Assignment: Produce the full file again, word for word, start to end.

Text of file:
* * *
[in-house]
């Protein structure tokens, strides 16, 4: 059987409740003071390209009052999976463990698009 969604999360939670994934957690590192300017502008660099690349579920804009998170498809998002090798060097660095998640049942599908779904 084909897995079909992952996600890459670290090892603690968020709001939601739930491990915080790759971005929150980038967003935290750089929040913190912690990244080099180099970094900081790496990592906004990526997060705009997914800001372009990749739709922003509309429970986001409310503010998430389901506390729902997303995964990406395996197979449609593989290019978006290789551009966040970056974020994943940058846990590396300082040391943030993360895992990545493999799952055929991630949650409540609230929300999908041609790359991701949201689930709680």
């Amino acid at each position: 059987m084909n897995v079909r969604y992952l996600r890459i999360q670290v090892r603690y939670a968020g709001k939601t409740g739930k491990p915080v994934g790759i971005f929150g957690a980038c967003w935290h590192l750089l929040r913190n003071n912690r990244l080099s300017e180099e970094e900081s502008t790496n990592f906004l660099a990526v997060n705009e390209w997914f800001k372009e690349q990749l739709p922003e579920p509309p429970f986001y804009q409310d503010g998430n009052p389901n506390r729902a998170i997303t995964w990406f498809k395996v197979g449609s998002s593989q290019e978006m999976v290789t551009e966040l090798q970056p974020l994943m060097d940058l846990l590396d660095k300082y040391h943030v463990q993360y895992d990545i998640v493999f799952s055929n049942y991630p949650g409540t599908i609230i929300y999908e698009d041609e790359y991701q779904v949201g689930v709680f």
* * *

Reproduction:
[in-house]
């Protein structure tokens, strides 16, 4: 059987409740003071390209009052999976463990698009 969604999360939670994934957690590192300017502008660099690349579920804009998170498809998002090798060097660095998640049942599908779904 084909897995079909992952996600890459670290090892603690968020709001939601739930491990915080790759971005929150980038967003935290750089929040913190912690990244080099180099970094900081790496990592906004990526997060705009997914800001372009990749739709922003509309429970986001409310503010998430389901506390729902997303995964990406395996197979449609593989290019978006290789551009966040970056974020994943940058846990590396300082040391943030993360895992990545493999799952055929991630949650409540609230929300999908041609790359991701949201689930709680």
């Amino acid at each position: 059987m084909n897995v079909r969604y992952l996600r890459i999360q670290v090892r603690y939670a968020g709001k939601t409740g739930k491990p915080v994934g790759i971005f929150g957690a980038c967003w935290h590192l750089l929040r913190n003071n912690r990244l080099s300017e180099e970094e900081s502008t790496n990592f906004l660099a990526v997060n705009e390209w997914f800001k372009e690349q990749l739709p922003e579920p509309p429970f986001y804009q409310d503010g998430n009052p389901n506390r729902a998170i997303t995964w990406f498809k395996v197979g449609s998002s593989q290019e978006m999976v290789t551009e966040l090798q970056p974020l994943m060097d940058l846990l590396d660095k300082y040391h943030v463990q993360y895992d990545i998640v493999f799952s055929n049942y991630p949650g409540t599908i609230i929300y999908e698009d041609e790359y991701q779904v949201g689930v709680f």